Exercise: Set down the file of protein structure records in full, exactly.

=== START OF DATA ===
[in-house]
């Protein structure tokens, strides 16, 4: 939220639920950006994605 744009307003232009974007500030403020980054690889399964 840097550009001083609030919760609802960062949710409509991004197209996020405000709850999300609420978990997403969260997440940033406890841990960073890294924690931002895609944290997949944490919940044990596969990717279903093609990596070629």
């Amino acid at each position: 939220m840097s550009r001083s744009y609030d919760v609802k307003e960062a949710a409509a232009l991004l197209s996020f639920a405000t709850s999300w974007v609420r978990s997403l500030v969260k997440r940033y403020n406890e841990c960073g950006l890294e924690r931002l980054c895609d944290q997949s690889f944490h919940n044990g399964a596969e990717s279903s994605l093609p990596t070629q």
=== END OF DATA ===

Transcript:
[in-house]
């Protein structure tokens, strides 16, 4: 939220639920950006994605 744009307003232009974007500030403020980054690889399964 840097550009001083609030919760609802960062949710409509991004197209996020405000709850999300609420978990997403969260997440940033406890841990960073890294924690931002895609944290997949944490919940044990596969990717279903093609990596070629």
């Amino acid at each position: 939220m840097s550009r001083s744009y609030d919760v609802k307003e960062a949710a409509a232009l991004l197209s996020f639920a405000t709850s999300w974007v609420r978990s997403l500030v969260k997440r940033y403020n406890e841990c960073g950006l890294e924690r931002l980054c895609d944290q997949s690889f944490h919940n044990g399964a596969e990717s279903s994605l093609p990596t070629q």